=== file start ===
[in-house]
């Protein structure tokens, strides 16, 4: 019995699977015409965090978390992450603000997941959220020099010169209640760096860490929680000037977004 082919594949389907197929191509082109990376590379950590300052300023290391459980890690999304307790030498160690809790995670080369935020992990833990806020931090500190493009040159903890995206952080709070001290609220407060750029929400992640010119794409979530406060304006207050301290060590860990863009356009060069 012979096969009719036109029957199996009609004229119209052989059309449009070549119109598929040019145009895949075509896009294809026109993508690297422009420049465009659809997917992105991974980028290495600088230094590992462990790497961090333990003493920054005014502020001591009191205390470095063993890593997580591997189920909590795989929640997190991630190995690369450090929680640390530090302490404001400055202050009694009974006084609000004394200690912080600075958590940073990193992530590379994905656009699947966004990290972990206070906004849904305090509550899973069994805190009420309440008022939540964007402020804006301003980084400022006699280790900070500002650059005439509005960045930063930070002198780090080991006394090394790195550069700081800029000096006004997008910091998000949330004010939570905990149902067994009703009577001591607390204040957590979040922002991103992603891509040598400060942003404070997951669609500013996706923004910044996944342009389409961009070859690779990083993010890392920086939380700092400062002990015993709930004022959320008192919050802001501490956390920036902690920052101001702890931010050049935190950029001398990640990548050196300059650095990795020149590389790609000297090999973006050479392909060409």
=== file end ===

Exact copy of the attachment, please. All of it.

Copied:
[in-house]
């Protein structure tokens, strides 16, 4: 019995699977015409965090978390992450603000997941959220020099010169209640760096860490929680000037977004 082919594949389907197929191509082109990376590379950590300052300023290391459980890690999304307790030498160690809790995670080369935020992990833990806020931090500190493009040159903890995206952080709070001290609220407060750029929400992640010119794409979530406060304006207050301290060590860990863009356009060069 012979096969009719036109029957199996009609004229119209052989059309449009070549119109598929040019145009895949075509896009294809026109993508690297422009420049465009659809997917992105991974980028290495600088230094590992462990790497961090333990003493920054005014502020001591009191205390470095063993890593997580591997189920909590795989929640997190991630190995690369450090929680640390530090302490404001400055202050009694009974006084609000004394200690912080600075958590940073990193992530590379994905656009699947966004990290972990206070906004849904305090509550899973069994805190009420309440008022939540964007402020804006301003980084400022006699280790900070500002650059005439509005960045930063930070002198780090080991006394090394790195550069700081800029000096006004997008910091998000949330004010939570905990149902067994009703009577001591607390204040957590979040922002991103992603891509040598400060942003404070997951669609500013996706923004910044996944342009389409961009070859690779990083993010890392920086939380700092400062002990015993709930004022959320008192919050802001501490956390920036902690920052101001702890931010050049935190950029001398990640990548050196300059650095990795020149590389790609000297090999973006050479392909060409």